Voted Best Thai restaurant in 2009 and Best Restaurant for a First Date in 2008 by Creative Loafing, Spoon boasts a menu that is simple yet playful. Chef Aim Suteeluxnaporn, who runs Spoon with her sister Sujaree, adds spicy twists to authentic Thai mainstays such as chicken satay ($8), pad thai ($8 lunch, $9 dinner), and red curry with eggplant and zucchini ($11 for dinner), serving them as works of edible art presented on inedible plate-frames. Like the new Butterfinger candy bar, noodles, curry dishes, stir-fries, and seafood can be prepared medium spicy, hot, or Thai hot. The eatery's specialty entrees include the golden red snapper ($17) topped with a light ginger sauce and toasted sesame seeds. All entrees can be specially prepared with either tofu or vegetables to accommodate vegetarians.
Within the cozy confines of Thai & Sushi's scarlet-walled eatery, taste buds can surf the fusion of flavors surging through a menu teeming with traditional Thai dishes and Japanese-style sushi platters. Tuna, salmon, shrimp, crab, and masago snuggle in a blanket of avocado and soy nori bedded down in the pineapple-slathered Hawaiian roll ($11.95). Olympic-medaled vegetable rolls lithely springboard from a platform of cucumber, avocado, asparagus, inari, and shiitake mushrooms into awaiting mouth caverns ($8) and pad thai chicken roosts in a spicy nest of rice noodles ($9.75). The sweet aroma of fresh ginger mingles with the sizzling serenade of chicken, beef, or pork and a garden-torn quartet of onions, mushrooms, bell peppers, and expatriated lawn gnomes ($9.95).
Modifying menu items has irritated servers for centuries, directly leading to the Colfax Riot of 1873, the Attica Prison Riot of 1971, and the decline of R & B music. Today’s Groupon avoids world-altering events by letting you orchestrate your own orders: $10 gets you $25 worth of food and drink at The Real Chow Baby, Atlanta’s first and only create-your-own-stir-fry restaurant. Chow Baby is believed to be impervious to the harm of the natural world and all human weaponry, but rumors exist of a Nap Baby, born at the exact same moment and radiating concentric circles of pure, narcoleptic calm. Perhaps, if they are one day reunited, this madness will finally end. Until then, color-coded Chow Baby alert levels hold steady at fuschia: wary.
Locally sourced produce and meats mingle with imported Thai spices on Surin's hefty menu, which considerately calls out spicy dishes with 0–3 chili-pepper symbols. Embark on an epicurean adventure to Southeast Asia with a helping of fancy Thai sausages ($6.50) or a suitcase filled with the tender beef fillets and spices of the nuer nom tok ($9.50), served with crisp cabbage leaves for wrapping. Shrimp and asparagus offer companionship to the star crustaceans of the soft-shell crab dish ($18), and egg, broccoli, and garlic exhibit their friendliness by offering to french-braid the flat noodles of the pad see-u entree ($10.50). Chefs can whip up Thai curries in three levels of spiciness, the highest of which comes with its own tongue-cooling ice sculpture melted into a water glass.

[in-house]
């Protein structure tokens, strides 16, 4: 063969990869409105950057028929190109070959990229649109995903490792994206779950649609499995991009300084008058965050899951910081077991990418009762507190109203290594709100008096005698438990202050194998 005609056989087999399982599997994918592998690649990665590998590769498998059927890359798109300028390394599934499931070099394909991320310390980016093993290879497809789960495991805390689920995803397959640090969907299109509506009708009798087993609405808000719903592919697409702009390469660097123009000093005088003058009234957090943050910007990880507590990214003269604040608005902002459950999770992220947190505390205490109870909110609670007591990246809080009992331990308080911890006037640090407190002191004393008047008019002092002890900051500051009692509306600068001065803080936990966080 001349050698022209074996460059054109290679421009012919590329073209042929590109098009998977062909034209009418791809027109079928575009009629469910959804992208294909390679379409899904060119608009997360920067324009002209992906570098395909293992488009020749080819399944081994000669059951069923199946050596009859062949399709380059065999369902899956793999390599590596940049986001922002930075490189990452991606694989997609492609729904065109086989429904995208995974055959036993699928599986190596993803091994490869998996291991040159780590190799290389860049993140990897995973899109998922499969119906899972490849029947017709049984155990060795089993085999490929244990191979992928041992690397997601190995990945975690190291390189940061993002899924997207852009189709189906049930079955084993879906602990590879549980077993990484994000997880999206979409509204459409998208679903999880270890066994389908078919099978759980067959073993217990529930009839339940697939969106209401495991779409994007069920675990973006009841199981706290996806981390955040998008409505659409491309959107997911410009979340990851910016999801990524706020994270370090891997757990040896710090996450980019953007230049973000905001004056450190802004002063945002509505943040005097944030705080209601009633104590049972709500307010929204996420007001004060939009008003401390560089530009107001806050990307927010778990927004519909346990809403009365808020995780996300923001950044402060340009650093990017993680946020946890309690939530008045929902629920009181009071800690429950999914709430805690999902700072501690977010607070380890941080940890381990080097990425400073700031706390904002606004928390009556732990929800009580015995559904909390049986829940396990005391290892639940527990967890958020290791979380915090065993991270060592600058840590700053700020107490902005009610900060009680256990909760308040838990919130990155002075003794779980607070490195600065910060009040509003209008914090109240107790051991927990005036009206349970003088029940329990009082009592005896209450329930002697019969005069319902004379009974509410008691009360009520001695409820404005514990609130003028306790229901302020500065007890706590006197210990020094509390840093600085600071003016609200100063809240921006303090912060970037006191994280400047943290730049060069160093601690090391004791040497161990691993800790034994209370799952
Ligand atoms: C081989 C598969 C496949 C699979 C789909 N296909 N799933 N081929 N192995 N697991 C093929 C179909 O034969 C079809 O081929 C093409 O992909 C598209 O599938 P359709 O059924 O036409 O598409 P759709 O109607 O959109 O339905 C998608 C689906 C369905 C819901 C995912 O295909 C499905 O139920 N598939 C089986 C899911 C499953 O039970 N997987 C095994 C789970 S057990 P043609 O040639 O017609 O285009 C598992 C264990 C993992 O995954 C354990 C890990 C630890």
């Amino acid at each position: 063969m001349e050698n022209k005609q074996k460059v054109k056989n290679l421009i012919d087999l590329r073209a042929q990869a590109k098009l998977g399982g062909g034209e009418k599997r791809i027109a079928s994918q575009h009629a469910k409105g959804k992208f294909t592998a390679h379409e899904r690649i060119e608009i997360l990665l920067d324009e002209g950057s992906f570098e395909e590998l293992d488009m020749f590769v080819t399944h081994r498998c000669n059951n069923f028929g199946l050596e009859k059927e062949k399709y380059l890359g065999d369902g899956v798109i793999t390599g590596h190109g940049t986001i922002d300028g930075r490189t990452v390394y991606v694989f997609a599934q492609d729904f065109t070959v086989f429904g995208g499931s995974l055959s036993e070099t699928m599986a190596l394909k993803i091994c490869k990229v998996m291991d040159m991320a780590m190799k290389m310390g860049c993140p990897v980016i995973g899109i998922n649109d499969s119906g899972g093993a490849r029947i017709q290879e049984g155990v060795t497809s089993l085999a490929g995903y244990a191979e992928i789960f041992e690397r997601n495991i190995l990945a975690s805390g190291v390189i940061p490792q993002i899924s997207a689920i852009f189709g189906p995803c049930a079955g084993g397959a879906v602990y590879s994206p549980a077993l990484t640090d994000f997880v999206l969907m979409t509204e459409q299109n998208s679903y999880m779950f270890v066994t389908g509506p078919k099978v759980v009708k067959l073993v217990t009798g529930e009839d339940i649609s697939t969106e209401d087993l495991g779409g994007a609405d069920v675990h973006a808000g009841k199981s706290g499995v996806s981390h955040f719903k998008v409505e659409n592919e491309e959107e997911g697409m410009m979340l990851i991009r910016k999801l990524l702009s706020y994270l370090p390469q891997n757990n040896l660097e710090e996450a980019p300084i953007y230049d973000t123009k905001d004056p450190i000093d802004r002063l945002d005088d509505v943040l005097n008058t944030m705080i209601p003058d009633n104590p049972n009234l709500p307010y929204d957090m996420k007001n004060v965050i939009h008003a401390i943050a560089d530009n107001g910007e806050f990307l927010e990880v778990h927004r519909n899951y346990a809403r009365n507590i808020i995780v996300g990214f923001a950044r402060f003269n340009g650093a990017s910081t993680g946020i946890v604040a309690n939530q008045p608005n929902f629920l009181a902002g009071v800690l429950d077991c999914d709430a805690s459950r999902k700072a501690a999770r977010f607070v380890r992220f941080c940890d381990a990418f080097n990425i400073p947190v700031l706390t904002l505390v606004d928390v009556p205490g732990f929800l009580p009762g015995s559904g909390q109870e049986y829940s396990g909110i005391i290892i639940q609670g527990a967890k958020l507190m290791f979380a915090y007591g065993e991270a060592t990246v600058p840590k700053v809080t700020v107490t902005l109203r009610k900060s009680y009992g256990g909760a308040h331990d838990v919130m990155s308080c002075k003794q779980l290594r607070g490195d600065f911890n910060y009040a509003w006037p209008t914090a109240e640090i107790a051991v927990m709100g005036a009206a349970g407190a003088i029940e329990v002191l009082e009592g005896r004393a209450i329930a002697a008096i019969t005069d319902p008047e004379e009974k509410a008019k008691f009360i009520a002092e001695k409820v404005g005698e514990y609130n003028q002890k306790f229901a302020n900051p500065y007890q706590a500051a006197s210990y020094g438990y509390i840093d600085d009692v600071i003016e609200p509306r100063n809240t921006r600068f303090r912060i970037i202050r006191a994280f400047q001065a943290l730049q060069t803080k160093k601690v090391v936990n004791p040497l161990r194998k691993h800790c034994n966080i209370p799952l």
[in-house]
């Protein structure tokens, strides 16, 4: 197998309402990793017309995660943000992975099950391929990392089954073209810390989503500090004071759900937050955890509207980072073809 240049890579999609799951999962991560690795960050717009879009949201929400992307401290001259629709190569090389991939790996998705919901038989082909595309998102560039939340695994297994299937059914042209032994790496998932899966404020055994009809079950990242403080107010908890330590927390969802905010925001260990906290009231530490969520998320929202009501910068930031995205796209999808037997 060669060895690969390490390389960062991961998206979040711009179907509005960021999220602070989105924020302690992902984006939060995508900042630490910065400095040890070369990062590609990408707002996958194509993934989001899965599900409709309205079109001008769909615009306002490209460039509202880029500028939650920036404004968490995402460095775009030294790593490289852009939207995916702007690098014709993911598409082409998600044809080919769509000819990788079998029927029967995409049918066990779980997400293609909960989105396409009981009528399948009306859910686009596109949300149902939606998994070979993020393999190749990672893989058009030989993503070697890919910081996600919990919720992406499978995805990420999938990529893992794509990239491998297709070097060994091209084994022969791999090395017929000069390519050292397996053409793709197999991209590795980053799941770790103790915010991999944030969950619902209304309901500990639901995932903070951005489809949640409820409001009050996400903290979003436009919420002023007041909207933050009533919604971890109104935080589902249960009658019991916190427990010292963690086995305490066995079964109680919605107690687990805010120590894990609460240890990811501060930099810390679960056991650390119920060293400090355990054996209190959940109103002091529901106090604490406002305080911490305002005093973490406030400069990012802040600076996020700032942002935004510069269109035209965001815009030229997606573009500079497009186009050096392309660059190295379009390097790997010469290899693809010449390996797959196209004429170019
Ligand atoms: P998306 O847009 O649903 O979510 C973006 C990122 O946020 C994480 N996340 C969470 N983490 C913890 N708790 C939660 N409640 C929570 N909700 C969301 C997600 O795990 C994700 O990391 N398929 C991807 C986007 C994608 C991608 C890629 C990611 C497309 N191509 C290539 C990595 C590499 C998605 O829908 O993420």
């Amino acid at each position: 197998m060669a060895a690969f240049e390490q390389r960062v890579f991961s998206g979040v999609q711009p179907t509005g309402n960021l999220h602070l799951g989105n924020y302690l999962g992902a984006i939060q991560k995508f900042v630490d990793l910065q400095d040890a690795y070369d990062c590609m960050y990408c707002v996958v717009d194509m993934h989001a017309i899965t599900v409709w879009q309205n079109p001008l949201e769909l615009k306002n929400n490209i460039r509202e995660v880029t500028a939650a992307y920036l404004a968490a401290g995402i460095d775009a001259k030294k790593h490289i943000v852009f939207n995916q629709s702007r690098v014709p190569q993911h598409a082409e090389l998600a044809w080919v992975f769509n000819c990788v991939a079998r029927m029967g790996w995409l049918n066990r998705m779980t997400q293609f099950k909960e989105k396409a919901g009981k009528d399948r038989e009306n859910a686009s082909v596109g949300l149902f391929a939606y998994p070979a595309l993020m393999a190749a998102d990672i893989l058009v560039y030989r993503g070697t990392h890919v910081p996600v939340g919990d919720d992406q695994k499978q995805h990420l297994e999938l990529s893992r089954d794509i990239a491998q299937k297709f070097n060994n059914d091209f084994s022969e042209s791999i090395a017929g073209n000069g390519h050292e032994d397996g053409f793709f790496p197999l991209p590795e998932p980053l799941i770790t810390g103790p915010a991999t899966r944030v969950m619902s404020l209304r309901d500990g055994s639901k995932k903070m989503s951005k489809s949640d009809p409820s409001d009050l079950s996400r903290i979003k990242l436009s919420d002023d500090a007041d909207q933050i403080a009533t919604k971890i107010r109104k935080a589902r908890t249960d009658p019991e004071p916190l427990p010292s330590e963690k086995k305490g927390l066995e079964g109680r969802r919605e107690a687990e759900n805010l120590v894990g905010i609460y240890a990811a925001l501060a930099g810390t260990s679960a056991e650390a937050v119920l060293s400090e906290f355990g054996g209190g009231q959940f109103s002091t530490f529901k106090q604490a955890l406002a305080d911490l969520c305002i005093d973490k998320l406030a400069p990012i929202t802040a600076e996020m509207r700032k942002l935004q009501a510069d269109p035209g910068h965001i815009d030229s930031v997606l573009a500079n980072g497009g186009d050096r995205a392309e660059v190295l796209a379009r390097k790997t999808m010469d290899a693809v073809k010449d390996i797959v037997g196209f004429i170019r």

Owned and operated by siblings, Noodle serves up pan-Asian cuisine aside fun cocktails and sleek décor. A veritable cross-continental culinary campaign, the menu blends flavors of Korea, China, Japan, Vietnam, and Thailand, but eschews that oft-ignored middle child of Eurasia, Stupidistand. Commence your journey with the rolls and dumplings sampler, a mini smorgasbord of curry rolls, shrimp-basil rolls, and spring rolls plus veggie or pork dumplings ($12). For the main course, sink incisors into entrees such as tender chicken (or tofu), bathed in a coconut green curry sauce with potatoes, avocado, cashews, and rice ($11), or classic Thai peanut noodles with shrimp ($10). A steaming bowl of Pho Nam soup brims with thin beef and meatballs, rice noodles, onion, and Thai basil with a side of bean sprouts, cilantro, lime, and jalapeños for dressing ($8–$9). Ample portions ensure that you have leftovers to take home to feed the marmot militia that trains in your basement.
At first, Tin Drum Asia Café's rapid service and bright decor evoke the aromatic street stands of Hong Kong, where founder Steven Chan ate throughout his childhood. The traditional ambiance is no accident—the franchise's name also harks back to a bygone era, when a tin drummer would awaken citizens and regale them with current events as they ate the day’s first meal. The electronic kiosks dotting the café, however, plunk this traditional scene in the middle of a cyberpunk setting. They allow patrons to customize their orders based on taste preferences and nutritional content, accommodating dietary endeavors such as vegetarianism and weight-loss goals.
This merger of technology and urban convention reflects a penchant for edgy ideas that also affects the menu. Items inspired by the culinary techniques of Japan, China, Vietnam, and Thailand share space in the savory catalog, taking the form of street tacos, soups, and mango chicken, a take on the general tso's staple that's sweeter than a syrup-soaked army helmet. Music is the final ingredient that charges the atmosphere. Nation's Restaurant News reports that it typically plays at an energizing 120 beats per minute and was a factor in attracting the café's initial college crowds.